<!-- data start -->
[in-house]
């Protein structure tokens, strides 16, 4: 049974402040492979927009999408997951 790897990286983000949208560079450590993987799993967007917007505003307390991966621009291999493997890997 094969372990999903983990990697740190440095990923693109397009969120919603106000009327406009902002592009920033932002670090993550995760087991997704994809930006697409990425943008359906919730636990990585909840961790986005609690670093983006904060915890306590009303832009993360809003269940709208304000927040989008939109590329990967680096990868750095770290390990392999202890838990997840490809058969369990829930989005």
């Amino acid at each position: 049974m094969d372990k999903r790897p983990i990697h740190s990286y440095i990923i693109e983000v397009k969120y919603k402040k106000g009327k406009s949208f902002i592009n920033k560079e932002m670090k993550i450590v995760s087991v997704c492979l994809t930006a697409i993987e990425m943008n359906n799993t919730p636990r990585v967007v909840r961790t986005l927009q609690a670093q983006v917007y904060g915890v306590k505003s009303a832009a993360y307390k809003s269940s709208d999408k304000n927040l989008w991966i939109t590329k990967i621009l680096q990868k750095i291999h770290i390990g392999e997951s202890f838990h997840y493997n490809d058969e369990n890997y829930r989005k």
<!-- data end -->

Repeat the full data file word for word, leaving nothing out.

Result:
[in-house]
């Protein structure tokens, strides 16, 4: 049974402040492979927009999408997951 790897990286983000949208560079450590993987799993967007917007505003307390991966621009291999493997890997 094969372990999903983990990697740190440095990923693109397009969120919603106000009327406009902002592009920033932002670090993550995760087991997704994809930006697409990425943008359906919730636990990585909840961790986005609690670093983006904060915890306590009303832009993360809003269940709208304000927040989008939109590329990967680096990868750095770290390990392999202890838990997840490809058969369990829930989005």
């Amino acid at each position: 049974m094969d372990k999903r790897p983990i990697h740190s990286y440095i990923i693109e983000v397009k969120y919603k402040k106000g009327k406009s949208f902002i592009n920033k560079e932002m670090k993550i450590v995760s087991v997704c492979l994809t930006a697409i993987e990425m943008n359906n799993t919730p636990r990585v967007v909840r961790t986005l927009q609690a670093q983006v917007y904060g915890v306590k505003s009303a832009a993360y307390k809003s269940s709208d999408k304000n927040l989008w991966i939109t590329k990967i621009l680096q990868k750095i291999h770290i390990g392999e997951s202890f838990h997840y493997n490809d058969e369990n890997y829930r989005k």